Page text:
According to LGBTQIA+ charity Stonewall, only half of lesbian, gay and bi people (46%) and trans people (47%) feel able to be open about their sexual orientation or gender identity to everyone in their family. One can safely presume that the percentage increases exponentially in countries – Commonwealth or otherwise – where it’s illegal to be gay. 

‘I get messages from people from all different places, especially where it’s illegal,’ Daley says. ‘If you are thinking about coming out, you have to make sure that you’re safe.’ He pauses. ‘When I came out, I told my best friend Sophie. Once I was able to share that with someone I trusted, it made me feel less alone. Being able to create a small group of friends where you can be yourself is so liberating. And as you start feeling comfortable you can be yourself.’ 

With the World Cup set to take place later this year in Qatar, a Middle Eastern country where being gay is punishable by death, I’m intrigued to hear whether Daley will be lobbying the FA with the same fervour that he did the Commonwealth committee. ‘To the organisers of the World Cup I would say, think about the message you’re sending to queer people around the world in terms of how welcome they are in your sport. You may want to create a safe place for queer athletes, but you’ll never be able to if the stands are a safe space for fans to chant homophobic and racist abuse with no consequences. Some of the things people say in the stadiums would get them arrested in the street, but the governing bodies have created an environment where it’s safe for people to do that,’ he says, then pauses. ‘Why would any footballer come out if they didn’t have to? The fear must be great.’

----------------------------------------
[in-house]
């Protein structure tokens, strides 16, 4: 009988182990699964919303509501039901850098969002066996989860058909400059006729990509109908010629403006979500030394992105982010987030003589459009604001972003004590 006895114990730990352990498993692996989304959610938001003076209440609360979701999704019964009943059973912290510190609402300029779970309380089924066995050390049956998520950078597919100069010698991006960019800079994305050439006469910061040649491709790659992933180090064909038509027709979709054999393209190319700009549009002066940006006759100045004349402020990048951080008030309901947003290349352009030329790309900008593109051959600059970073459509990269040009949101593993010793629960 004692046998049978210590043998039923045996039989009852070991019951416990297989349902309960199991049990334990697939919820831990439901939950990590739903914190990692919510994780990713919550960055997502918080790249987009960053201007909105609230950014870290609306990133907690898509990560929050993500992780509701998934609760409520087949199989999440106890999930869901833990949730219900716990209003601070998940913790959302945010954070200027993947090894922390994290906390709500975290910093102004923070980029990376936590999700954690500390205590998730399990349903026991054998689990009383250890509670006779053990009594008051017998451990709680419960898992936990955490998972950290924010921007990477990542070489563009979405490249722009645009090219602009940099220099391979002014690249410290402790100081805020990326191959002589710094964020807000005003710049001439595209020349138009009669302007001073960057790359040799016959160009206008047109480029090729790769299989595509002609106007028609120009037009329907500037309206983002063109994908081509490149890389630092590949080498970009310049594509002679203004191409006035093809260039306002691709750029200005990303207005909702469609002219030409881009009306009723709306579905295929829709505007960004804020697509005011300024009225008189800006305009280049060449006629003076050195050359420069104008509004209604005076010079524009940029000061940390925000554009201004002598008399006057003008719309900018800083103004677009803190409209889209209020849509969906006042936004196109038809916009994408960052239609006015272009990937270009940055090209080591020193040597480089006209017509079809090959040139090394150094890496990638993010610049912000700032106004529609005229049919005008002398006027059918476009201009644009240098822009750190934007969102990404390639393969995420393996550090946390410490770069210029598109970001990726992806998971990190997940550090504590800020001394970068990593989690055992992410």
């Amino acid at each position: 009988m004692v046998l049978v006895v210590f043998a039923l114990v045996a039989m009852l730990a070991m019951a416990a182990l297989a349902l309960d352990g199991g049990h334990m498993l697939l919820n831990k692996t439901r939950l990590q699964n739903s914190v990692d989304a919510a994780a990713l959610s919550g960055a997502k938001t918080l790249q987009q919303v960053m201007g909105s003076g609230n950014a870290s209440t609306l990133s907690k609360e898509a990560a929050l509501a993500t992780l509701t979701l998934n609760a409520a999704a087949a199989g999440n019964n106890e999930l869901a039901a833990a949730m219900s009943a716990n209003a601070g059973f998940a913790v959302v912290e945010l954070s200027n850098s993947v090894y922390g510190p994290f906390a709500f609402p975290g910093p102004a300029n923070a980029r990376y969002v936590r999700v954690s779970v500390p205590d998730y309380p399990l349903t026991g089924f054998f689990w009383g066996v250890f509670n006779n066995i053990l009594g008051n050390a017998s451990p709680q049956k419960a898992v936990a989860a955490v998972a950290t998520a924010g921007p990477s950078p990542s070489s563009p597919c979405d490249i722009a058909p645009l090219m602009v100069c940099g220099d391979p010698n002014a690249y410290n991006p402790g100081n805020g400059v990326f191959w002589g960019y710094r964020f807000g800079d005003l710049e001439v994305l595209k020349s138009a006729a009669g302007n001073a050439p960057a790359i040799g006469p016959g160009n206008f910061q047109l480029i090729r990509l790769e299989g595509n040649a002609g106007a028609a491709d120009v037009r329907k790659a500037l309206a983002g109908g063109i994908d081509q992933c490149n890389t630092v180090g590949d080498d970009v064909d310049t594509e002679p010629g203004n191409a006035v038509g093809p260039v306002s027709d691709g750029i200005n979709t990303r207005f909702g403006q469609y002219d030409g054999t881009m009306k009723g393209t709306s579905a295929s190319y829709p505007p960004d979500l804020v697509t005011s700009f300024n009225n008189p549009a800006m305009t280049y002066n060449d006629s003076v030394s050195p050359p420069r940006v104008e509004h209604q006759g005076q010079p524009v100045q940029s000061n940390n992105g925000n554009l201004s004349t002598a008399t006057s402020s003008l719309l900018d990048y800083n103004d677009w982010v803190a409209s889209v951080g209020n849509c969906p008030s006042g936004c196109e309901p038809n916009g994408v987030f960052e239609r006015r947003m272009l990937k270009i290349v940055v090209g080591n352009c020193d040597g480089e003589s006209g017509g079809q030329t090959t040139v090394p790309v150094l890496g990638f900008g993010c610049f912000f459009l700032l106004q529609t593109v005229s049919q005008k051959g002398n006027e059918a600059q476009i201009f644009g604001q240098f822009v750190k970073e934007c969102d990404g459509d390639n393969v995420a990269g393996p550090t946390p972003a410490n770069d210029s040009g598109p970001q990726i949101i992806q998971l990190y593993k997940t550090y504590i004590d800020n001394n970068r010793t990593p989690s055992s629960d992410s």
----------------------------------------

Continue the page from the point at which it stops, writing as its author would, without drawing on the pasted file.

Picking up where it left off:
On whether he could be the great gay superhero we’ve all been waiting for, Daley is circumspect (‘I’m just little old Tom trying to fight the good fight’), but on the route by which positive change will be manifest in the future he’s clear. ‘Sport won’t change the law but it starts a conversation, and every law change starts with a conversation that begins to change the way the world thinks about gay people. I’d love for us to get to a point where people just don’t have to come out – where it’s just a way of being and it’s not a question. That’s what I’d love.’